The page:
In the end, The Walking Dead isn’t a show about zombies, it’s a show about exploring human nature and that’s more interesting than the undead.

Rating: 8.25/10
Pairs well with: Fear the Walking DeadDeadwood and Hell On Wheels.

Comic Review: Invincible, Vol. 2: Eight is Enough

Published: May 10th, 2004
Written by: Robert Kirkman
Art by: Cory Walker

Image Comics, 128 Pages

Review:

I’ve only read the volume before this one, so my knowledge of the broader Invincible universe isn’t very deep.

So far, I like what I’ve read, including this volume, which covers the second story arc in the series. Where the first volume is essentially the origin and backstory of the character and his family, this one serves to kill off the already established heroes of the main characters’ universe, leaving a gap for new heroes to grow up and enter the fray.

The old heroes, who we barely meet before they are murdered, are parodies of Justice League characters. They’re not too imaginative or exciting but I guess it was to symbolize a killing off of old heroes (in this case, a shot across the bow at DC Comics), in an effort to establish younger and more hip characters (a.k.a. Image Comics new breed of superhero titles that were coming out at the time). There is even a few shots thrown at Marvel, most notably in the form of the ridiculous villain Bi-Plane, who is a parody of the Spider-Man villain Vulture.

I do love the lightheartedness of this series. It is reminiscent of classic Spider-Man in the best way possible and also has a sort of charm similar to classic Superman. I talked about the similarities to both those long running series in the last review though.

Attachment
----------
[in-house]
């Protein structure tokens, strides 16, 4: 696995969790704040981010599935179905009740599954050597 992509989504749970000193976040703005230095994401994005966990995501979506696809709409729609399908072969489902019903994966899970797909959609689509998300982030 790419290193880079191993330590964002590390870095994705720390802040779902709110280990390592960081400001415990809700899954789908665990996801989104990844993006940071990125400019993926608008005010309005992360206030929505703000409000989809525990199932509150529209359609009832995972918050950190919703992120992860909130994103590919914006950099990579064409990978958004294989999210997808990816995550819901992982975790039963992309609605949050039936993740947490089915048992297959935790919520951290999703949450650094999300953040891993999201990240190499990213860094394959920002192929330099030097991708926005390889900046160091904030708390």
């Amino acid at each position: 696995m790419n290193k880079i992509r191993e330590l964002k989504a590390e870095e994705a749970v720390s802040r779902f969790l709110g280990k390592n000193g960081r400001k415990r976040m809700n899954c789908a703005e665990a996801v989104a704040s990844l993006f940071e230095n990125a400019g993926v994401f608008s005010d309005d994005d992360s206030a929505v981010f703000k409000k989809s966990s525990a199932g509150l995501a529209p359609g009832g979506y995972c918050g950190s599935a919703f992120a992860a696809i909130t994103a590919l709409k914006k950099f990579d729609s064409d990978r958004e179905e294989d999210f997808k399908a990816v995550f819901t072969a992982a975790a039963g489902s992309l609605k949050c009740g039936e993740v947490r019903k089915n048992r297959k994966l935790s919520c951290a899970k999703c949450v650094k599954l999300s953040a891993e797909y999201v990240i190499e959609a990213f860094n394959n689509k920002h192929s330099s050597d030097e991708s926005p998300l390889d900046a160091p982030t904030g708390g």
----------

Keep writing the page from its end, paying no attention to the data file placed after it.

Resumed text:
This chapter also sees the disbanding of the teen superhero team that Invincible got pulled into in the previous story arc. It may feel too early in the series’ existence to start changing some things but I feel like it is in a state of flux with this chapter, as Robert Kirkman was still trying to find the proper footing for the series and was refining the details a bit.

Not a whole lot happens, other than the changes I’ve discussed already. But we do get to see cameos from the Savage Dragon, Super Patriot and Shadowhawk, who have all been a part of Image Comics since it launched in 1992.

Rating: 7/10
Pairs well with: The Invincible collected editions that follow this one.

Comic Review: Invincible, Vol. 1: Family Matters

Published: December 12th, 2006
Written by: Robert Kirkman
Art by: Cory Walker

Image Comics, 120 Pages

Review:

I have heard great things about Invincible for several years. I have also loved Roberet Kirkman’s work on The Walking Dead, his most famous creation. So I figured that delving into Kirkman’s lighter side was long overdue.

I have often times heard of the character of Invincible as being a mixture of Superman’s powers with the personality of Spider-Man. I guess that’s pretty accurate, after having read his first story arc. His father is actually more of a Superman type of hero and then Invincible hits puberty and develops similar powers albeit not yet as strong as his father’s.